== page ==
One of the reasons for this belief in talent is what I have learned about the discovery of the Ninth Planet, one of the only three identified in modern times. The work was done at Caltech and started with a couple of graduate students who found compelling elements in the sky. Their professor of Planetary Astronomy went down the hall to discuss what the students found with an assistant professor of Planetary Science. Thus they combined observation and theoretical science to confirm the existence of the Ninth Planet. It is just this sort of cooperation of in-house experts in a maturing organization that I look forward to in a smart, talent heavy organization.

Interesting enough all three investment banks are now selling below their published book value which does not carry talent as a balance sheet item. Certainly in the case of the first and quite possibly the other two, if I could buy just their talent and none of their other assets and liabilities, I think I would.

Entry Point Microscope vs. Terminal Telescope

For my sins I sit on a number of Investment Committees and chair some. At this point my fellow members are focused on reading the current “tea leaves” about the near-term conditions including the likelihood of further market declines. Considering their brains and experience they are probably right in the short-term. My frustration is that this microscopic focus is preventing them from acting to position some of the money we are responsible for by investing in the future.

There is no question that a microscope will provide much more accurate measurement than even a thirty meter telescope. However, part of every fiduciary’s responsibility is to provide benefits to the last beneficiary. Since these institutions are designed to be eternal and some of the families that we serve expect eternity, we should be looking to the future. We can not be as precise about 10-50 year futures as we can be about tomorrow’s opening price, however that does not relieve us of our responsibilities to future beneficiaries. I am reasonably confident that this is the right time to invest for the future.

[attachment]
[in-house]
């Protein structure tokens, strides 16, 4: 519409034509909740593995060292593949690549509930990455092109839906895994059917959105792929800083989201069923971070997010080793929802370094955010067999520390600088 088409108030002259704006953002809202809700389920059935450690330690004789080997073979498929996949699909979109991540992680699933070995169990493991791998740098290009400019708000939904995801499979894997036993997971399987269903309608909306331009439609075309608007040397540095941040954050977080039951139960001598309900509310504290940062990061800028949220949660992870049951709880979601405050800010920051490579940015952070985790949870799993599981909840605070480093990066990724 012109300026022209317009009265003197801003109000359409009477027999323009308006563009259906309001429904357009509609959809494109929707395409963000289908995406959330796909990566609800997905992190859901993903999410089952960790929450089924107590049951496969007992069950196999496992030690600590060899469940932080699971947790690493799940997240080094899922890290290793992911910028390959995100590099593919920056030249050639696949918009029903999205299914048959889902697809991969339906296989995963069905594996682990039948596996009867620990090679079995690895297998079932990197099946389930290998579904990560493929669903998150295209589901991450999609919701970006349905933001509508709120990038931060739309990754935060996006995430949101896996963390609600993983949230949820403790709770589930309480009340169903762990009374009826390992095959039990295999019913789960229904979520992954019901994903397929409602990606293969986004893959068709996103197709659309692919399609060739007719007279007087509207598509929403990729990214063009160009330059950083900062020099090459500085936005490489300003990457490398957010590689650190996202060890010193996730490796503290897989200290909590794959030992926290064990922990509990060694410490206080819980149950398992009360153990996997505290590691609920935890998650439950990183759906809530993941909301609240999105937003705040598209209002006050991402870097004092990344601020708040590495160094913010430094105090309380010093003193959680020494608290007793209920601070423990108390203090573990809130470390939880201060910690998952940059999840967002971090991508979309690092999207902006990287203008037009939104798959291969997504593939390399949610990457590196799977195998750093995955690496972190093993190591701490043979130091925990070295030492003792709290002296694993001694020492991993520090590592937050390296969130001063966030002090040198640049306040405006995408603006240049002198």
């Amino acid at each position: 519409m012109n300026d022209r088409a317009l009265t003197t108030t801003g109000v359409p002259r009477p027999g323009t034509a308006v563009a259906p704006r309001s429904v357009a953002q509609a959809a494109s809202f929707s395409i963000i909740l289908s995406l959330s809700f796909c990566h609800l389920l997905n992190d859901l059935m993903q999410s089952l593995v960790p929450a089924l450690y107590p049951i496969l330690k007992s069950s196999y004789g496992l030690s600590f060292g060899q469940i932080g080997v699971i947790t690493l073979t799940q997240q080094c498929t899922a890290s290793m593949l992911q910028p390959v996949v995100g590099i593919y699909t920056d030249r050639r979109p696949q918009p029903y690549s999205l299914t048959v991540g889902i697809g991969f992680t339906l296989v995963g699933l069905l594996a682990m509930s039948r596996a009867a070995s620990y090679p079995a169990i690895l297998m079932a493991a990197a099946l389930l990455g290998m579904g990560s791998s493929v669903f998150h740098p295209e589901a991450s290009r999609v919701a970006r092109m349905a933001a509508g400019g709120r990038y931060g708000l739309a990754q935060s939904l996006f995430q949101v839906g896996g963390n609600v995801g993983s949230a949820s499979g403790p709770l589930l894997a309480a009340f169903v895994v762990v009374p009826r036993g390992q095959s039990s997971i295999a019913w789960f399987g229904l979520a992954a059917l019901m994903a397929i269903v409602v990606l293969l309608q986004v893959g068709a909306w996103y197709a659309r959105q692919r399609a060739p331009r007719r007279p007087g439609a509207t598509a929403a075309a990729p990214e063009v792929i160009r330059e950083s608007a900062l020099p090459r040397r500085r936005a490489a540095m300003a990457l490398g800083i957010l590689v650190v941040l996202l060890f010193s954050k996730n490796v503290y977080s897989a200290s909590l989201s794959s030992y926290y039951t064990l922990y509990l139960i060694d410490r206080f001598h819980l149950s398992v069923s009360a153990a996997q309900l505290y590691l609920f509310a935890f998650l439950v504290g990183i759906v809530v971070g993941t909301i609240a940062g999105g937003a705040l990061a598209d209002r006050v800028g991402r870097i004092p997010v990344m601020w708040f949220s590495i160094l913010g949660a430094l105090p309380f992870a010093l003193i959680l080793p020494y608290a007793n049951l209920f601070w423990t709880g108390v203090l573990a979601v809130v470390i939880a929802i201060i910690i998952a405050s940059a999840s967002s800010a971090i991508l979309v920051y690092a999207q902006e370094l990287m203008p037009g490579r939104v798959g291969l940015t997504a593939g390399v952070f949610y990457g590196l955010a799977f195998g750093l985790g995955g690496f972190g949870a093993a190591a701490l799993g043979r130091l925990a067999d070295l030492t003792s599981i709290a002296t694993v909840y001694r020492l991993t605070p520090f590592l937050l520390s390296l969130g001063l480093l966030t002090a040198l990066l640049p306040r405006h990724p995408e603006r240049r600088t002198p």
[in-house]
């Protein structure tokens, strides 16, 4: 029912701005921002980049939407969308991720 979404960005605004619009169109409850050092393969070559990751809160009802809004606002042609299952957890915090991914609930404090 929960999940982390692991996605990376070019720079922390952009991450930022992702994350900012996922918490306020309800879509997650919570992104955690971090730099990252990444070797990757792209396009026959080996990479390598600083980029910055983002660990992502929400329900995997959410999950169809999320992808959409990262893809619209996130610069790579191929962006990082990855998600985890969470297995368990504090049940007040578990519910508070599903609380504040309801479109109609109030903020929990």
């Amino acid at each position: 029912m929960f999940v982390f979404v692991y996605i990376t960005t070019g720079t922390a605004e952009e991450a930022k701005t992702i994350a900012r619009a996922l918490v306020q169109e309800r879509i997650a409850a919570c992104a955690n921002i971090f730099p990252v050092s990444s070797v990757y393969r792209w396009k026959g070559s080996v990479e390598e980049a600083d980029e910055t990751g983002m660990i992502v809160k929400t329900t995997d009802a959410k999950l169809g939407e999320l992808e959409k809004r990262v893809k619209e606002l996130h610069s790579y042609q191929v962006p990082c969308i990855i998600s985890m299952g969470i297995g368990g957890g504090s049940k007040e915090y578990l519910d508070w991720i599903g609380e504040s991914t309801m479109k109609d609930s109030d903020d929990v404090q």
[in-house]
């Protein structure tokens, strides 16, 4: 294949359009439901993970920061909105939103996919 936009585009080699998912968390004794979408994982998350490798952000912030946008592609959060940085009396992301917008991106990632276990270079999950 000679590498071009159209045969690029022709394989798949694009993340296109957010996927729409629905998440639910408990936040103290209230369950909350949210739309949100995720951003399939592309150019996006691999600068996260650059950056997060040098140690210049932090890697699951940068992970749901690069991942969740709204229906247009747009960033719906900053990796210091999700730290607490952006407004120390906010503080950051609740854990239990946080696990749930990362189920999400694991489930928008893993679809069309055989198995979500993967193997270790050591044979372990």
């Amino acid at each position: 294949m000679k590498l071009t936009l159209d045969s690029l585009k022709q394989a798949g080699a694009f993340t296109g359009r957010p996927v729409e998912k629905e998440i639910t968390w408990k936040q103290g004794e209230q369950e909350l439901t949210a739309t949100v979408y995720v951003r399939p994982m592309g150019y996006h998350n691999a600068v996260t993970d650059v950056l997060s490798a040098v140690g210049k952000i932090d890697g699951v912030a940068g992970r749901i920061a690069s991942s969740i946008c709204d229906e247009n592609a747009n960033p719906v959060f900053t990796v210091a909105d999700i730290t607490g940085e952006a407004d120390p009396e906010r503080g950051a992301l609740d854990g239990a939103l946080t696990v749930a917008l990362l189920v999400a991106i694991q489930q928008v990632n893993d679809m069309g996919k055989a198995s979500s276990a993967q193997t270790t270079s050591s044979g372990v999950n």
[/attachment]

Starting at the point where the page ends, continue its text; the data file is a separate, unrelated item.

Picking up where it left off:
As a contrarian, I like that most investment professionals are focusing on current market and economic conditions. Historically, one can age a “bull market” by how far out investors are discounting the future. The focus on this quarter’s earnings or the next rate hike or the number of producing drilling rigs is reassuring to me. I have lived through periods when investors were using five to twenty year projections for their investment decisions.

A study of great investors depicts that many have been lonely in their exposed positions before achieving success. While I recognize that there are numerous flashing caution lights, such as the sudden drop in the confidence index published by Barron’s each week of the spread between high quality and intermediate quality bond yields, I am comfortable with some money for some clients investing for the long-term. You probably should as well.